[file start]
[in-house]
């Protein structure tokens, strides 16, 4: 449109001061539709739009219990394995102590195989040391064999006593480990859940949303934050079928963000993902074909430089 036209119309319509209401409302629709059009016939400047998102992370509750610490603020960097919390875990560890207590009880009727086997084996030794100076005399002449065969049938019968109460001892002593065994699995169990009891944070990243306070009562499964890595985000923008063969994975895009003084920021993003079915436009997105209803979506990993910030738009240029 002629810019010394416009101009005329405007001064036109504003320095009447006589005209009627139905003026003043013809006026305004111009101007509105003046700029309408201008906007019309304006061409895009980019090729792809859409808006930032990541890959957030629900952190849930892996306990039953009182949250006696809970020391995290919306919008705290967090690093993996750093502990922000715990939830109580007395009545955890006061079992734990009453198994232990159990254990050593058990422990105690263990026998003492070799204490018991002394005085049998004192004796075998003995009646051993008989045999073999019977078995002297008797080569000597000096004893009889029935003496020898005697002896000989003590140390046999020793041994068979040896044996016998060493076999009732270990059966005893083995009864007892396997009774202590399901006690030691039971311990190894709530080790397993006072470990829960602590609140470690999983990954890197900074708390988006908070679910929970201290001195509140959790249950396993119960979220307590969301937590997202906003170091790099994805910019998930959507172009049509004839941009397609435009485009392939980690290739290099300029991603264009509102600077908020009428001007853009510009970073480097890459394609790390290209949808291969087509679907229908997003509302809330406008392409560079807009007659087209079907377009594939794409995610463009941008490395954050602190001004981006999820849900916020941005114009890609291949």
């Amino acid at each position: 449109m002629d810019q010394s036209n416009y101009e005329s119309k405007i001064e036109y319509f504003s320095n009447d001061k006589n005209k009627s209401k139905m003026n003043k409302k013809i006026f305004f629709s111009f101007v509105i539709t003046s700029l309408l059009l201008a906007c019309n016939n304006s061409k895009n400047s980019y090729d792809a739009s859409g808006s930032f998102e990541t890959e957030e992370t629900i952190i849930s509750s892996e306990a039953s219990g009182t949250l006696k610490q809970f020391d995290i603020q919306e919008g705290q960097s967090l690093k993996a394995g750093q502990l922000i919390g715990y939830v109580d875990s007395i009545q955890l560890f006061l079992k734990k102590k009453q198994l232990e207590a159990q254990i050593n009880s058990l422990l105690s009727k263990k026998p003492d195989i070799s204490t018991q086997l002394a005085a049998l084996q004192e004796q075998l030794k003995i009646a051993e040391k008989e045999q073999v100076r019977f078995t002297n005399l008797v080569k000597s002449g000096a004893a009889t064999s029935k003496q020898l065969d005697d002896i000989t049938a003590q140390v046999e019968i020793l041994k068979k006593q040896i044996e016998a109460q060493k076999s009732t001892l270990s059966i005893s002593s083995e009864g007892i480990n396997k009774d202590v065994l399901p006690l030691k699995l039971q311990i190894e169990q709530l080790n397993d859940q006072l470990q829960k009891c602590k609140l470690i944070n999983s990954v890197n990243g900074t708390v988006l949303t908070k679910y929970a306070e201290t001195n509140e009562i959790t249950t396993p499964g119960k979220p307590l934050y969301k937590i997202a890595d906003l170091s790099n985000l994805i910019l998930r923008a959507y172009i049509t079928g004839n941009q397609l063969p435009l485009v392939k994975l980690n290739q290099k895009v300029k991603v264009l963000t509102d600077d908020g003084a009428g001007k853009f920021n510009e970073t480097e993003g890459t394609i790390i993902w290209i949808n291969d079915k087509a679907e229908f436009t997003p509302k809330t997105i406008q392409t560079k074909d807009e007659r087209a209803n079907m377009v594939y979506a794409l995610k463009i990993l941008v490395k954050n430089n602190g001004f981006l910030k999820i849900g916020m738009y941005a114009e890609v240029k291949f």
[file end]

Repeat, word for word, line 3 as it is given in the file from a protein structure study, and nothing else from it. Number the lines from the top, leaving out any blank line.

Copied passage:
């Amino acid at each position: 449109m002629d810019q010394s036209n416009y101009e005329s119309k405007i001064e036109y319509f504003s320095n009447d001061k006589n005209k009627s209401k139905m003026n003043k409302k013809i006026f305004f629709s111009f101007v509105i539709t003046s700029l309408l059009l201008a906007c019309n016939n304006s061409k895009n400047s980019y090729d792809a739009s859409g808006s930032f998102e990541t890959e957030e992370t629900i952190i849930s509750s892996e306990a039953s219990g009182t949250l006696k610490q809970f020391d995290i603020q919306e919008g705290q960097s967090l690093k993996a394995g750093q502990l922000i919390g715990y939830v109580d875990s007395i009545q955890l560890f006061l079992k734990k102590k009453q198994l232990e207590a159990q254990i050593n009880s058990l422990l105690s009727k263990k026998p003492d195989i070799s204490t018991q086997l002394a005085a049998l084996q004192e004796q075998l030794k003995i009646a051993e040391k008989e045999q073999v100076r019977f078995t002297n005399l008797v080569k000597s002449g000096a004893a009889t064999s029935k003496q020898l065969d005697d002896i000989t049938a003590q140390v046999e019968i020793l041994k068979k006593q040896i044996e016998a109460q060493k076999s009732t001892l270990s059966i005893s002593s083995e009864g007892i480990n396997k009774d202590v065994l399901p006690l030691k699995l039971q311990i190894e169990q709530l080790n397993d859940q006072l470990q829960k009891c602590k609140l470690i944070n999983s990954v890197n990243g900074t708390v988006l949303t908070k679910y929970a306070e201290t001195n509140e009562i959790t249950t396993p499964g119960k979220p307590l934050y969301k937590i997202a890595d906003l170091s790099n985000l994805i910019l998930r923008a959507y172009i049509t079928g004839n941009q397609l063969p435009l485009v392939k994975l980690n290739q290099k895009v300029k991603v264009l963000t509102d600077d908020g003084a009428g001007k853009f920021n510009e970073t480097e993003g890459t394609i790390i993902w290209i949808n291969d079915k087509a679907e229908f436009t997003p509302k809330t997105i406008q392409t560079k074909d807009e007659r087209a209803n079907m377009v594939y979506a794409l995610k463009i990993l941008v490395k954050n430089n602190g001004f981006l910030k999820i849900g916020m738009y941005a114009e890609v240029k291949f």